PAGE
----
Ithala is situated between Ngotshe Mountain in the south and the Phongola River in the north and is 29 000ha in size. With an altitudinal difference in the reserve of 1000m, both lowland and highland birds are present. The topography is dominated by rolling hills and high cliffs, with wooded drainage lines, riverine forest, grassland and thornveld habitats predominating. This diversity of habitats has attracted about 330 species of birds.
Turning right after entering the main gate takes one around the Onverwagt Loop road through grasslands. Look out for Barrow’s Korhaan, Secretarybird, Ostrich, Red-breasted Swallow, Croaking Cisticola, Yellow-throated Longclaw and African Quailfinch.
The next turn off from the main tar road to the Ntshondwe Camp (after the airstrip) takes one either down to the Phongola picnic site, or to the Bergvliet Loop. The Bergvliet Loop follows the ridge of a hill and offers a spectacular view over the Phongola River. Look out for Black-winged Lapwing and Long-billed Pipit in the short grassland.
The loop down to the Phongola picnic site is the most productive in the reserve. In the thick bushclumps listen for Scaly-throated Honeyguide, Grey-headed and Gorgeous Bush-Shrikes, Crowned Hornbill, Eastern Nicator and, in summer, Violet-backed Starling. Striped Pipit is fairly common on the rocky slopes. Look out for Mountain Wagtail at the two stream crossings.
When entering the first riverine forest patch, listed for Narina Trogon, Red-capped Robin-Chat and Collared Sunbird.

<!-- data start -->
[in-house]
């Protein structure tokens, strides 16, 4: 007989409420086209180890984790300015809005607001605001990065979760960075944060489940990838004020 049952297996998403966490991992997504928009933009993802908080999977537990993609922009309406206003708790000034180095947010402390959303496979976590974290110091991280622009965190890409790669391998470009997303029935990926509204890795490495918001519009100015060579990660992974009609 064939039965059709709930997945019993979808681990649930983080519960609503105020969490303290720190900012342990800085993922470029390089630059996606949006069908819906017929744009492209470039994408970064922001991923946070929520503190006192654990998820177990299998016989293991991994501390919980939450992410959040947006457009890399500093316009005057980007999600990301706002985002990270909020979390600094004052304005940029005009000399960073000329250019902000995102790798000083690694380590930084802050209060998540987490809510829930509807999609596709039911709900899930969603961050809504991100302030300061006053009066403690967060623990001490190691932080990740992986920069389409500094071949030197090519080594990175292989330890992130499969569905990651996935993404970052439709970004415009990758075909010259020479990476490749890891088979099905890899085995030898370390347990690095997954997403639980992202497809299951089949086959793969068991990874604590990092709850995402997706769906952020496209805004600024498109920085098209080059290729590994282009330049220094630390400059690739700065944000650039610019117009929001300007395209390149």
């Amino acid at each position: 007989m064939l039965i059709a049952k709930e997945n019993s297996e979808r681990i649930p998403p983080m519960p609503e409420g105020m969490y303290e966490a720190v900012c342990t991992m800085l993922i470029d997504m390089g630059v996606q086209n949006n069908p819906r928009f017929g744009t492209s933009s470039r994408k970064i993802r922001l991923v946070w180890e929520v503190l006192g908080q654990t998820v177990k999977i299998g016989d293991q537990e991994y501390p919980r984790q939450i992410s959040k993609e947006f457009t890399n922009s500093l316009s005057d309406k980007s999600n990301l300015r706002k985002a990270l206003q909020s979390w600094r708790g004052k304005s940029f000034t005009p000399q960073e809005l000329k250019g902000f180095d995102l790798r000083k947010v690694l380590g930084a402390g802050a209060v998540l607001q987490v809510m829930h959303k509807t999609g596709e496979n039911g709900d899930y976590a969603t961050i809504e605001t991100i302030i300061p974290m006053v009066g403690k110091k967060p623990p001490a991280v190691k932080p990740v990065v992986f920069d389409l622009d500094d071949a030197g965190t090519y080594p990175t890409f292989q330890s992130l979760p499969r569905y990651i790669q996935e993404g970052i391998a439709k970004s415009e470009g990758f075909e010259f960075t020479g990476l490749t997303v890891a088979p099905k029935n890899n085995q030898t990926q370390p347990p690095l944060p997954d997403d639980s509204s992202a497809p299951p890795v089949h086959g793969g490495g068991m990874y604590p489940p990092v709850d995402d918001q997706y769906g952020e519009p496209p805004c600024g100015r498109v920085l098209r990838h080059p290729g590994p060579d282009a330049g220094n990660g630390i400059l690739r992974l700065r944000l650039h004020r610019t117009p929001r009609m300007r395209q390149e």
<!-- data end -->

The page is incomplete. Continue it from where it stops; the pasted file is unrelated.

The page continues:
The picnic site at the Phongola River is well worth exploring, especially early morning. The tall riverine forest hosts African Green Pigeon, Purple-crested Turaco, Grey Tit-Flycatcher, Tambourine Dove, Bearded Scrub-Robin, White-throated Robin-Chat and Red-headed Weaver.
Ntshondwe Camp is situated against the mountain of the same name. Look out for Olive Bush-Shrike, Yellow-breasted Apalis, Red-fronted Tinkerbird and Cape Batis around the bungalows and just before the reception buildings. Two short walks lead up into the mountain from the camp. These areas could produce endemics such as Jackal Buzzard, Cape Rock-Thrush, Buff-streaked Chat, Grassbird, Southern Boubou, Greater Double-collared Sunbird, Cape Weaver and Cape White-eye. Scan the cliffs for the resident pair of Verreaux’s Eagle, as well as Alpine and Black Swifts.
The thorn and bushveld areas on the flatter parts host Emerald-spotted Dove, Pale Flycatcher, Shelley’s Francolin, Bearded Woodpecker, Striped Kingfisher, Flappet and Sabota Larks, Scarlet-chested Sunbird, Jameson’s Firefinch, Green-winged Pytilia and Golden-breasted Bunting. Check larger mammals for the intriguing Red-billed Oxpecker.
The many seeps in the eastern side of the reserve are home to Red-chested Flufftail, and both Cinnamon-breasted and Cape Buntings can be found on the top of the rocky slopes. Freckled Nightjar is fairly common here too.
African Crowned, Tawny, Martial, Wahlberg’s, Verreaux’s, African Fish and African Hawk-Eagles are all regularly seen in the reserve. Bateleur, White-backed and Lappet-faced Vultures, Common Kestrel and Brown Snake-eagle can be seen soaring over the hills, and Lizard Buzzard, African Goshawk and Shikra are found in the well-wooded areas.
Travelling from Johannesburg, drive through Vryheid and take the R69 to Louwsburg. Turn left to Louwsburg and follow the signs. The reserve lies about 10km past the town. Coming from Durban, travel up the N2, turn off onto the R66 at Phongola, proceed for about 20km and then turn right onto the R69. Continue to the Louwsburg turnoff and follow the signs.